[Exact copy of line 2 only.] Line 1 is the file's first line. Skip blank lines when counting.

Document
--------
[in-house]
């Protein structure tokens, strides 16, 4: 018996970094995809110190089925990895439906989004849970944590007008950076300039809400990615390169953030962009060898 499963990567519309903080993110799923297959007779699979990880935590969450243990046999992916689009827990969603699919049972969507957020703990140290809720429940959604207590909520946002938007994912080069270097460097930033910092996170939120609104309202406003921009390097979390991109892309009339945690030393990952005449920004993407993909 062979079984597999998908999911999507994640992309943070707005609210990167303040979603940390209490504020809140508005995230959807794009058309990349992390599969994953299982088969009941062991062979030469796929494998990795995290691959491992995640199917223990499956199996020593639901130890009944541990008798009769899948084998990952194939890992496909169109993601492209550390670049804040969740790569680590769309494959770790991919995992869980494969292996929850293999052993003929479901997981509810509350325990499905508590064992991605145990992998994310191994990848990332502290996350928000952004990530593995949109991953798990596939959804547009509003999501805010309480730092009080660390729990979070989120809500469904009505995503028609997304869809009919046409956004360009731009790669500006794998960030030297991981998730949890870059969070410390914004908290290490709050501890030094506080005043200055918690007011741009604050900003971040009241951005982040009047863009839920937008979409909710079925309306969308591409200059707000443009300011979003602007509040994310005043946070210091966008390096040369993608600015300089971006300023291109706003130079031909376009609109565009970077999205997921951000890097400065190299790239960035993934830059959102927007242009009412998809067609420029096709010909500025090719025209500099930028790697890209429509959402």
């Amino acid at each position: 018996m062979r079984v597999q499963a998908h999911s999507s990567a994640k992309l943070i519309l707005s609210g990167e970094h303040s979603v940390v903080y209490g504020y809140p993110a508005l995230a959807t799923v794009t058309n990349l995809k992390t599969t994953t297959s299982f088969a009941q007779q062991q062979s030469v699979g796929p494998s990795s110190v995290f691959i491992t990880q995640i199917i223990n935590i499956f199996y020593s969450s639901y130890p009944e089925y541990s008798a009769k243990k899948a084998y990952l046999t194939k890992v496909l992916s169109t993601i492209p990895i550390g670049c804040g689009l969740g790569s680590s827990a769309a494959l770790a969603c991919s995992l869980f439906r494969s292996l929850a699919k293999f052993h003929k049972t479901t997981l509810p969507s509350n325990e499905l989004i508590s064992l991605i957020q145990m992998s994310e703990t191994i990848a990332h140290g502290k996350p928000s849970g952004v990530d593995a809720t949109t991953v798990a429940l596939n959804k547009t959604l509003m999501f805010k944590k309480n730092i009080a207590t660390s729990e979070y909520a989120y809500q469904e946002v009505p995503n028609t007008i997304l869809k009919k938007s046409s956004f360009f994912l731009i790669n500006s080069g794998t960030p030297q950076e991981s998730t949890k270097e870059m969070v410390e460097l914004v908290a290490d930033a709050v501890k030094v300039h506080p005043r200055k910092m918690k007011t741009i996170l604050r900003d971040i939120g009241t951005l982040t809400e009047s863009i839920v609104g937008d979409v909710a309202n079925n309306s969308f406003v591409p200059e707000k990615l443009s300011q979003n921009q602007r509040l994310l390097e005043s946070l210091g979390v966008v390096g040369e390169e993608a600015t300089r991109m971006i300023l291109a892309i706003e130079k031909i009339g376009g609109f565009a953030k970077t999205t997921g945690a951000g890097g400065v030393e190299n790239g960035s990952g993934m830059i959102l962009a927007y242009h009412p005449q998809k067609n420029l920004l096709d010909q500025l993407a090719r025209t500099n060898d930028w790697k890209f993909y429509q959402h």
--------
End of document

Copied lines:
């Protein structure tokens, strides 16, 4: 018996970094995809110190089925990895439906989004849970944590007008950076300039809400990615390169953030962009060898 499963990567519309903080993110799923297959007779699979990880935590969450243990046999992916689009827990969603699919049972969507957020703990140290809720429940959604207590909520946002938007994912080069270097460097930033910092996170939120609104309202406003921009390097979390991109892309009339945690030393990952005449920004993407993909 062979079984597999998908999911999507994640992309943070707005609210990167303040979603940390209490504020809140508005995230959807794009058309990349992390599969994953299982088969009941062991062979030469796929494998990795995290691959491992995640199917223990499956199996020593639901130890009944541990008798009769899948084998990952194939890992496909169109993601492209550390670049804040969740790569680590769309494959770790991919995992869980494969292996929850293999052993003929479901997981509810509350325990499905508590064992991605145990992998994310191994990848990332502290996350928000952004990530593995949109991953798990596939959804547009509003999501805010309480730092009080660390729990979070989120809500469904009505995503028609997304869809009919046409956004360009731009790669500006794998960030030297991981998730949890870059969070410390914004908290290490709050501890030094506080005043200055918690007011741009604050900003971040009241951005982040009047863009839920937008979409909710079925309306969308591409200059707000443009300011979003602007509040994310005043946070210091966008390096040369993608600015300089971006300023291109706003130079031909376009609109565009970077999205997921951000890097400065190299790239960035993934830059959102927007242009009412998809067609420029096709010909500025090719025209500099930028790697890209429509959402």